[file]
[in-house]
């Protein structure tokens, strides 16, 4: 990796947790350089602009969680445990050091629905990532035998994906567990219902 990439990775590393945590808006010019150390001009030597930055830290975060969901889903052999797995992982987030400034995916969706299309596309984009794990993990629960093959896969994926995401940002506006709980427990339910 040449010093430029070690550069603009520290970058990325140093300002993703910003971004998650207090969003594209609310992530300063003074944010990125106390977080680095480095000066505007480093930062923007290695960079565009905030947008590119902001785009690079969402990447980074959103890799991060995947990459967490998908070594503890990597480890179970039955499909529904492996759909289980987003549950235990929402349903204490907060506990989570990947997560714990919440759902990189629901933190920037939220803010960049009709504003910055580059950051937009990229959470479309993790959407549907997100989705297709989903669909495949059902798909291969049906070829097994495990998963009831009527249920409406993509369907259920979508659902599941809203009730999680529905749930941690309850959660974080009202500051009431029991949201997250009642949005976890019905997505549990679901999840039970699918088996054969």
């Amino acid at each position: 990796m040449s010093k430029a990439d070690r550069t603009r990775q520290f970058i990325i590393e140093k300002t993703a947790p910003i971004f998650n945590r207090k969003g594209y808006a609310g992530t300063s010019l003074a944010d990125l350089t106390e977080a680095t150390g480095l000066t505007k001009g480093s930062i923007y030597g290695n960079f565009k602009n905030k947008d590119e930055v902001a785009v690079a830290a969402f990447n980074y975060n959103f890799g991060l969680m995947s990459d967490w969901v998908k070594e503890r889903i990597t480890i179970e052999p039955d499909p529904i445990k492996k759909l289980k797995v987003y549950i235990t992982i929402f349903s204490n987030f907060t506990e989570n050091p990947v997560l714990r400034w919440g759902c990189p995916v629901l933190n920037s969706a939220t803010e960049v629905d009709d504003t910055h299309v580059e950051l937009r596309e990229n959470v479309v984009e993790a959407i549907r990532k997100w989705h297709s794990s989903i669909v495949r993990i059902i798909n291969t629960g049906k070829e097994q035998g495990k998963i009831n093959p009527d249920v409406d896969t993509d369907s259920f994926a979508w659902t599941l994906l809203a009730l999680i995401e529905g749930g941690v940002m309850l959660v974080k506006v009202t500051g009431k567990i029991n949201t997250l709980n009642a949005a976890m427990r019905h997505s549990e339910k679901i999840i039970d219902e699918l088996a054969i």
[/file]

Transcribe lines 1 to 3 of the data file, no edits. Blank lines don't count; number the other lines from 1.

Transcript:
[in-house]
């Protein structure tokens, strides 16, 4: 990796947790350089602009969680445990050091629905990532035998994906567990219902 990439990775590393945590808006010019150390001009030597930055830290975060969901889903052999797995992982987030400034995916969706299309596309984009794990993990629960093959896969994926995401940002506006709980427990339910 040449010093430029070690550069603009520290970058990325140093300002993703910003971004998650207090969003594209609310992530300063003074944010990125106390977080680095480095000066505007480093930062923007290695960079565009905030947008590119902001785009690079969402990447980074959103890799991060995947990459967490998908070594503890990597480890179970039955499909529904492996759909289980987003549950235990929402349903204490907060506990989570990947997560714990919440759902990189629901933190920037939220803010960049009709504003910055580059950051937009990229959470479309993790959407549907997100989705297709989903669909495949059902798909291969049906070829097994495990998963009831009527249920409406993509369907259920979508659902599941809203009730999680529905749930941690309850959660974080009202500051009431029991949201997250009642949005976890019905997505549990679901999840039970699918088996054969």
């Amino acid at each position: 990796m040449s010093k430029a990439d070690r550069t603009r990775q520290f970058i990325i590393e140093k300002t993703a947790p910003i971004f998650n945590r207090k969003g594209y808006a609310g992530t300063s010019l003074a944010d990125l350089t106390e977080a680095t150390g480095l000066t505007k001009g480093s930062i923007y030597g290695n960079f565009k602009n905030k947008d590119e930055v902001a785009v690079a830290a969402f990447n980074y975060n959103f890799g991060l969680m995947s990459d967490w969901v998908k070594e503890r889903i990597t480890i179970e052999p039955d499909p529904i445990k492996k759909l289980k797995v987003y549950i235990t992982i929402f349903s204490n987030f907060t506990e989570n050091p990947v997560l714990r400034w919440g759902c990189p995916v629901l933190n920037s969706a939220t803010e960049v629905d009709d504003t910055h299309v580059e950051l937009r596309e990229n959470v479309v984009e993790a959407i549907r990532k997100w989705h297709s794990s989903i669909v495949r993990i059902i798909n291969t629960g049906k070829e097994q035998g495990k998963i009831n093959p009527d249920v409406d896969t993509d369907s259920f994926a979508w659902t599941l994906l809203a009730l999680i995401e529905g749930g941690v940002m309850l959660v974080k506006v009202t500051g009431k567990i029991n949201t997250l709980n009642a949005a976890m427990r019905h997505s549990e339910k679901i999840i039970d219902e699918l088996a054969i």